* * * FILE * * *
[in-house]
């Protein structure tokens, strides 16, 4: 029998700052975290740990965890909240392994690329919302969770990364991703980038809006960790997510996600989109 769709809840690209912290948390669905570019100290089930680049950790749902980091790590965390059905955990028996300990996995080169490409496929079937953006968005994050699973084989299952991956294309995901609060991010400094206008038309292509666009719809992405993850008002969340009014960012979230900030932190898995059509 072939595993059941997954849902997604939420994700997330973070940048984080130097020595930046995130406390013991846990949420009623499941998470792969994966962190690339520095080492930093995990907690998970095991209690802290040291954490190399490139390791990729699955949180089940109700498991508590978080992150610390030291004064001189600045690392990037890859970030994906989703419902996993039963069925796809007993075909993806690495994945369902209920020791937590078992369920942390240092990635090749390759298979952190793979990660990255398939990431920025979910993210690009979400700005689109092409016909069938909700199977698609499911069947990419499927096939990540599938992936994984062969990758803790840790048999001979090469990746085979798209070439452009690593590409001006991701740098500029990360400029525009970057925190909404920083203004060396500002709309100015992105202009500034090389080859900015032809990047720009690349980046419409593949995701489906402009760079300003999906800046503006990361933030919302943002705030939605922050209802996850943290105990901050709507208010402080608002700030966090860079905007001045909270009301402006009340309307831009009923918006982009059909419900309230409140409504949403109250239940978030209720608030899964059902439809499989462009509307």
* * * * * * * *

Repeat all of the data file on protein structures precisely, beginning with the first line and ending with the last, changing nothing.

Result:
[in-house]
């Protein structure tokens, strides 16, 4: 029998700052975290740990965890909240392994690329919302969770990364991703980038809006960790997510996600989109 769709809840690209912290948390669905570019100290089930680049950790749902980091790590965390059905955990028996300990996995080169490409496929079937953006968005994050699973084989299952991956294309995901609060991010400094206008038309292509666009719809992405993850008002969340009014960012979230900030932190898995059509 072939595993059941997954849902997604939420994700997330973070940048984080130097020595930046995130406390013991846990949420009623499941998470792969994966962190690339520095080492930093995990907690998970095991209690802290040291954490190399490139390791990729699955949180089940109700498991508590978080992150610390030291004064001189600045690392990037890859970030994906989703419902996993039963069925796809007993075909993806690495994945369902209920020791937590078992369920942390240092990635090749390759298979952190793979990660990255398939990431920025979910993210690009979400700005689109092409016909069938909700199977698609499911069947990419499927096939990540599938992936994984062969990758803790840790048999001979090469990746085979798209070439452009690593590409001006991701740098500029990360400029525009970057925190909404920083203004060396500002709309100015992105202009500034090389080859900015032809990047720009690349980046419409593949995701489906402009760079300003999906800046503006990361933030919302943002705030939605922050209802996850943290105990901050709507208010402080608002700030966090860079905007001045909270009301402006009340309307831009009923918006982009059909419900309230409140409504949403109250239940978030209720608030899964059902439809499989462009509307």